Amid the plethora of tapsihan and pancitan in Sampaloc, Manila, specifically in the University Belt area, a young entrepreneurial student introduced the first third wave coffee shop in the city of Manila, which offers artisanal coffee blends and great meals, such as pasta and sandwiches inspired by notable chefs.
Taking inspiration from his father who started very young in the bakeshop industry, El Claro Chavez, at 20 years, is already focused and set to achieve his goals to become a successful businessman and a lawyer someday.
A student of AB Political Science at the Far Eastern Univeristy (FEU), El Claro, aside from his studies, is also zealous in supervising his own business.
The young foodie
Influenced by his father’s love for good food, El Claro developed his love for cooking when he was around five years old. He used to watch his father whenever he’s preparing food in the kitchen. “I have always been fascinated with the things in the kitchen, specially when they were cooking our meals. I was only 5 when I first tried my hands in cooking,” El Claro shared.
Though, still very young, his taste for palatable foods and beverages also improved because of his exposure to awesome dishes served in fine dining restaurants and hotels in and out of the country.
“My father would always bring us to good restaurants and even when we go out of the country, it’s always in our itinerary to dine in a fine resto so we can try out good dishes,” he stressed.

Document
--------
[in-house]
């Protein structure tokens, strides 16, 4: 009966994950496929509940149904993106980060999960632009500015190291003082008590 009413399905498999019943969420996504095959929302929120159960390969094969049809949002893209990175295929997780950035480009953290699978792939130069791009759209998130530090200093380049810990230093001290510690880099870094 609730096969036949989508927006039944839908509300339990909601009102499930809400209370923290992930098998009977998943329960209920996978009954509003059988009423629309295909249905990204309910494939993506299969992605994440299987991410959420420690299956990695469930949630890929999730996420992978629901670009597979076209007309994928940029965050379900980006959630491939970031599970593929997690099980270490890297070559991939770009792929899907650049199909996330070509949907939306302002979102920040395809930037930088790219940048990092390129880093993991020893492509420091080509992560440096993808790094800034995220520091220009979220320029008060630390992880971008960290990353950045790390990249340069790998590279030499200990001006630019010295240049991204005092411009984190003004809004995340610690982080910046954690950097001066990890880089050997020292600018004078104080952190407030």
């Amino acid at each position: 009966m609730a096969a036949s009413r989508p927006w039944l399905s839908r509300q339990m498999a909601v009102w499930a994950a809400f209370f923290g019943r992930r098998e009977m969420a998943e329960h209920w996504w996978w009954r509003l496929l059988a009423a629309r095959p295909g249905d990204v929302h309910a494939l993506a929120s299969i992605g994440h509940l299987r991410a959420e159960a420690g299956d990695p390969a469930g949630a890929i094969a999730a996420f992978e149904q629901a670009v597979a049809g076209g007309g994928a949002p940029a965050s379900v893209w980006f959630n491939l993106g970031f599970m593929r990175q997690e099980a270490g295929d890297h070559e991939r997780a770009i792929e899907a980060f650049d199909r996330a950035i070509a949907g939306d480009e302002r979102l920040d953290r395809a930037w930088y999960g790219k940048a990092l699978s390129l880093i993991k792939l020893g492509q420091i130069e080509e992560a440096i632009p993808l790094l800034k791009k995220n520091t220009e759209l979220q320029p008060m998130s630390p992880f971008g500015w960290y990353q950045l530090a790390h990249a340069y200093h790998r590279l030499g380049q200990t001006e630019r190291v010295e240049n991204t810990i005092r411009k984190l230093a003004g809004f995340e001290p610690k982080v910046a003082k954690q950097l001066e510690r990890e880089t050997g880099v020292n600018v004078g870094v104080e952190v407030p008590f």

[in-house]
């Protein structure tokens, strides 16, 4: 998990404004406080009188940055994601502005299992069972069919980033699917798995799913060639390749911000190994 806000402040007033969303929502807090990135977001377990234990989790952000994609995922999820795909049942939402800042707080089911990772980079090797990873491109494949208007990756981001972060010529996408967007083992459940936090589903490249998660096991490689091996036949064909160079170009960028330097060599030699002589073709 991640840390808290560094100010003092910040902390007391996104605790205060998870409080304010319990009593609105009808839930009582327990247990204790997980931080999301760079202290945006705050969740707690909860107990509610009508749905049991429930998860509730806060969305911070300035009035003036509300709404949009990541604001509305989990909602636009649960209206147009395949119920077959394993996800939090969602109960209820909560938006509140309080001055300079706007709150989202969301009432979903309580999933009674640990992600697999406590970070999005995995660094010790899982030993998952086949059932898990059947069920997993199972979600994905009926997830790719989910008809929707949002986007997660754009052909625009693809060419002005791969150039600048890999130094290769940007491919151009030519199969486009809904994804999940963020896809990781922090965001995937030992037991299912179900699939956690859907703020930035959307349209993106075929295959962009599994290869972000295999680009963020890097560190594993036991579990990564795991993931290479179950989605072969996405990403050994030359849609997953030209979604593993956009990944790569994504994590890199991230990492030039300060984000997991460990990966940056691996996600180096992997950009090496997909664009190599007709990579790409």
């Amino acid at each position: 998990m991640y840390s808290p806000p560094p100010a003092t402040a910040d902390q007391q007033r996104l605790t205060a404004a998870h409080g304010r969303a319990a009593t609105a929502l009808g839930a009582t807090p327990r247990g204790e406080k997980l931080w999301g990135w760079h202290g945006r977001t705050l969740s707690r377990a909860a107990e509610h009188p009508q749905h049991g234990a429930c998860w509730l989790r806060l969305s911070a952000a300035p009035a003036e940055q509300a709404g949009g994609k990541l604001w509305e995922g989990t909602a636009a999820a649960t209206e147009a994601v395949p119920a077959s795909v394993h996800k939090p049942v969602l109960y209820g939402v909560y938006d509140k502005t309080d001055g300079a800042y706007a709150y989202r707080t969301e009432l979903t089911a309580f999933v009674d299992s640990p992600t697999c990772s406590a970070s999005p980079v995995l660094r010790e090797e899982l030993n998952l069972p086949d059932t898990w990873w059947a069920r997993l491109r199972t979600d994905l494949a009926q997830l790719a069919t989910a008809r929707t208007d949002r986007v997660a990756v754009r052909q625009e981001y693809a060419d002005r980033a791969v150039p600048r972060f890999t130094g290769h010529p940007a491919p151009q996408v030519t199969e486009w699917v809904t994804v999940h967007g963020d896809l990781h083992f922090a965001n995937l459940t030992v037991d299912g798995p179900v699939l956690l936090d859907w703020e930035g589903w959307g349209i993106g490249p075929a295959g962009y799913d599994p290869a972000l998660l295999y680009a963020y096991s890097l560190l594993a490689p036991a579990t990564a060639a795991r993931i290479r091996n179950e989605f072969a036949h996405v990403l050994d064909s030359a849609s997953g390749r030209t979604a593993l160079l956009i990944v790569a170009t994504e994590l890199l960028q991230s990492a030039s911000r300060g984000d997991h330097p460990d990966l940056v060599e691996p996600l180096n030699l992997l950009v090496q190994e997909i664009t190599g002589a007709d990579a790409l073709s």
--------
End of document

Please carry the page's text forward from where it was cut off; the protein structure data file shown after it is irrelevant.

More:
From his exposure to great-tasting recipes, El Claro saw the opportunity to learn from this. He said he started concocting drinks and made his own recipes inspired by the dishes he had tried during his trips.
In 2015 an opportunity came after a portion of his father’s business establishment became vacant. Seeing the opportunity to open a new business, El Claro and his father talked about opening a coffee shop because they are very near to the perimeter of the University of Santo Tomas and other educational institutions, hospitals and other businesses.
However, the area is already packed with coffee shops, including a couple of big franchise names. Like his father, El Claro did his own research and did a feasibility studies about the trade he wants to put up. After several months of reading and trying out products, El Claro finally decided that they will still open a coffee shop, but unlike the others, El Claro is set to introduce to the area artisanal coffee blends, thus, the Bean Belt artisanal coffee shop was born a year after a thorough planning.
When asked why he chose artisanal coffee over Italian blends that are very popular among Pinoys, El Claro answered, “Aside from it, is a business decision, based on my research about the attitudes of Pinoys when it comes to coffee drinking, we are already moving toward another level of coffee-blend appreciation.”
Back in the days, the usual coffee of Filipinos was the ground coffee beans boiled together with water, then we have learned how to use brewing machines, then the 3-in-1, then the popularity of coffee shops. And now, a new era of coffee has arrived, the third-wave coffee or the artisanal coffee.